Now, of course, Alan is an intelligent man. Yet he cannot fathom why such rhetoric "should come from trade union leaders whose members benefited so much under the last Labour government." After wheeling off the pig iron production figures and endorsing Yvette Cooper's tepid campaign along the way, the only reasonable inference that can be drawn is that leading trade unionists haven't got the foggiest. As he says of Dave, "I’ve known Ward for 25 years, during which he has never been a political activist. His interest was always firmly on the industrial side of the CWU." Ouch.
Why have so many trade union executives nominated Jeremy's campaign? I think we need to cast our mind back a bit and revisit the relationship between affiliated trade unions and the Labour Party when His Blairness was in charge. Let's focus on the Communication Workers' Union first. Why might the CWU be ill-disposed to Tony Blair and co? Let's not beat about the bush. Both Blair and Brown were gearing Royal Mail up for privatisation, a move Thatcher considered unthinkable and an eventuality that was only arrived at thanks to their spadework. On their watch we saw Royal Mail management trying to break the union. We saw a hiring freeze on full-time posties in favour of part-time workers. We saw the sudden discovery that the pension pot was unsustainable after management had taken advantage of a substantial pensions' holiday. Shocking. We saw a ramping up of victimisation and bullying. We saw the introduction of disadvantageous contracts allowing competitor postal companies use of Royal Mail's universal service. We saw the government undermine Royal Mail by giving its post contract to other private providers, such as UK Mail. And all the while we saw the government bang on about EU competition rules against Royal Mail's virtual monopoly, rules it played a leading role in introducing. As the work force fought running battles with management, at best the government was tin eared, at worst it was actively conniving with the bosses. Alan was in government at the time and, apparently, did nothing to help the workforce and the union that launched him into politics - hence why they (embarrassingly for him) did not endorse Alan at the 2007 deputy leadership election. What a bunch of ingrates.
What about the other trade unions? Should the industrial wing of the labour movement be thankful for the largesse showered upon them? Again, let's have a think here. During the last five years that saw us - apparently - put a wild eyed leftist manifesto to the British public, we had the greatest diminution of institutionalised trade union influence in the party's history. Using a badly executed attempt at packing a selection meeting as a pretext for restructuring the party; the reputation of my union, of the comrades involved, and of trade union involvement in politics generally took a battering. As if to underscore the 'embarrassed relatives' status unions had been reduced to in the eyes of the PLP leadership, trade unions merited a single mention in the party manifesto. Presumably affiliates should be happy with this state of affairs.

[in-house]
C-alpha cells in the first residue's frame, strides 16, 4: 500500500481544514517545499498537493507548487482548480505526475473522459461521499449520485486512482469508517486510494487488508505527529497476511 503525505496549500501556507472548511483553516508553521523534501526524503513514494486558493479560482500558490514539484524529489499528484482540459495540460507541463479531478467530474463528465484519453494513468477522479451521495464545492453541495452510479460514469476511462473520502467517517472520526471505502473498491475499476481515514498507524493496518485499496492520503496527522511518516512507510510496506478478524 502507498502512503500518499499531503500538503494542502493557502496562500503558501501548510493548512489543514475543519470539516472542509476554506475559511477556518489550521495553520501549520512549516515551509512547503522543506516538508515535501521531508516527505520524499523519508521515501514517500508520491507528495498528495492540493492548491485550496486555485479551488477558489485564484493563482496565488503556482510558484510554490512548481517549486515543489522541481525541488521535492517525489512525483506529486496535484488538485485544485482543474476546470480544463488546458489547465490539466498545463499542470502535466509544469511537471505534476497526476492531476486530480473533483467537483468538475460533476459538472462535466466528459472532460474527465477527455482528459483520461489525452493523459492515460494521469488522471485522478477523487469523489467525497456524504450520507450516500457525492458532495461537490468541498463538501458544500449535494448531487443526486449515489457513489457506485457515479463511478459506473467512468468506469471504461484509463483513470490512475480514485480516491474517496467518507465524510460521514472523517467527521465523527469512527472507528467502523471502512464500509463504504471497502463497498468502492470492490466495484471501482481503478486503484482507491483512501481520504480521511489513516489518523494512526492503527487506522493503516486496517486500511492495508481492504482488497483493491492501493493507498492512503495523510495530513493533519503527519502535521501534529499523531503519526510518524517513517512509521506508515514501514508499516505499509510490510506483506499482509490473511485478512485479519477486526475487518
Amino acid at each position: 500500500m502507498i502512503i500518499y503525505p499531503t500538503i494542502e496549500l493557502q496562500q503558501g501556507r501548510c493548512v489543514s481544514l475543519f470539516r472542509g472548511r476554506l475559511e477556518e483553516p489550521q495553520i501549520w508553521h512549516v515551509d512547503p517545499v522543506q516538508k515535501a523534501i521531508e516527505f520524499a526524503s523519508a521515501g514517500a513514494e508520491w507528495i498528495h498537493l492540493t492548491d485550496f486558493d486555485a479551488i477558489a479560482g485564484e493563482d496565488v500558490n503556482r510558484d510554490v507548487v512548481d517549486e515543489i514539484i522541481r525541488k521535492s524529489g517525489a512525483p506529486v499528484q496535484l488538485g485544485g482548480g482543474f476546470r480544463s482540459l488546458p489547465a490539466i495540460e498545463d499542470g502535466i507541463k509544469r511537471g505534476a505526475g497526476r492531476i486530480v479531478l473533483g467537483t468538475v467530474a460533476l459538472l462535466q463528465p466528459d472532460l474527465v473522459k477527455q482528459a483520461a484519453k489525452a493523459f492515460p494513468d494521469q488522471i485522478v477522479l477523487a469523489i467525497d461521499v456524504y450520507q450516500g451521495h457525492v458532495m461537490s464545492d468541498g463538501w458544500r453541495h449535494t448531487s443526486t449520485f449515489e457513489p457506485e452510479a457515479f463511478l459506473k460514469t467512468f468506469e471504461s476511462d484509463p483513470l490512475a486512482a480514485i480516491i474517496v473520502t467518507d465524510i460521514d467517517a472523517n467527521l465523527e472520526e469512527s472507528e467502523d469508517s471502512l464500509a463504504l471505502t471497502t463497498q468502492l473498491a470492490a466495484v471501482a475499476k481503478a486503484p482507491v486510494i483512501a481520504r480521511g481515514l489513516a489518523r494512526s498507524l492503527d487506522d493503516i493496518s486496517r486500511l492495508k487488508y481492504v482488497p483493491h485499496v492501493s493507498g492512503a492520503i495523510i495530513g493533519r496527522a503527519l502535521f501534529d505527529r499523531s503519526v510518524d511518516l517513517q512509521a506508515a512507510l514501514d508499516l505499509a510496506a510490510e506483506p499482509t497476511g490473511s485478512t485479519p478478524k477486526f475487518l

Or let us go back in time even further. Long-term politicos may recall the Warwick Agreement, the pact made between the unions and a cash-strapped Labour Party a year before the 2005 general election. The deal was in return for a load of money the party would enact more measures beneficial to trade union members and, therefore, working people generally. Some of it was enacted subsequently, such as the expansion of Sure Start centres, four weeks paid holiday, tackling unequal pay in local government, and so on. But a lot of it didn't happen. The aforementioned Royal Mail nonsense appeared to cut against the leaderships commitment to retaining public ownership. Action to protect pensions disappeared down the back of the Downing Street sofa. Pledges to tackle exorbitant interest rates on credit and oversight of PFI schemes were also forgotten about. Not massive betrayals. After all, the government did become somewhat preoccupied after Northern Rock tanked and the rest of the world's economy sunk not long after. But again, it left a somewhat bitter taste in the mouth.
And then there are the other industrial disputes of the period. The disgraceful way Number 10 attacked the integrity of the fire service because they had the temerity to ask for a pay rise in a period of economic growth, a dispute that led to the FBU disaffiliation. The constant chip, chip, chipping away at public sector pensions generally - particularly those of the civil service. The strengthening of the internal market at the NHS, and the wave of cuts and closures in 2006-7 that saw hospital beds gone and nurses' jobs lost. And the barely concealed contempt New Labour minister after New Labour minister showed trade unions more broadly. Happy to take the cash, yes. Not so happy to listen to what they have to say.
Alan is right, five years after Labour vacated office the Blair-Brown years do look positively balmy compared to the distaste the Tories have for anything that represents the collective interests of working people. But let's not pretend things were fine and dandy either. They weren't. Perhaps Alan is suffering from memory loss, as one wouldn't want to suggest the onset of bad faith. Yet since Blair assumed office as the party leader a lot of trade unionists have felt locked out of their party and, in some cases, have experienced attacks with Labour resident in Number 10. If Alan or anyone wants to know why so many unions are backing Jeremy Corbyn, it's because they're fed up. To all three post-1994 leaders, unions were occasionally useful skivvies, but never partners. Jeremy is the only candidate this time round who firmly believes that relationship has to change. And whatever you think of his policy platform - he's right. It does.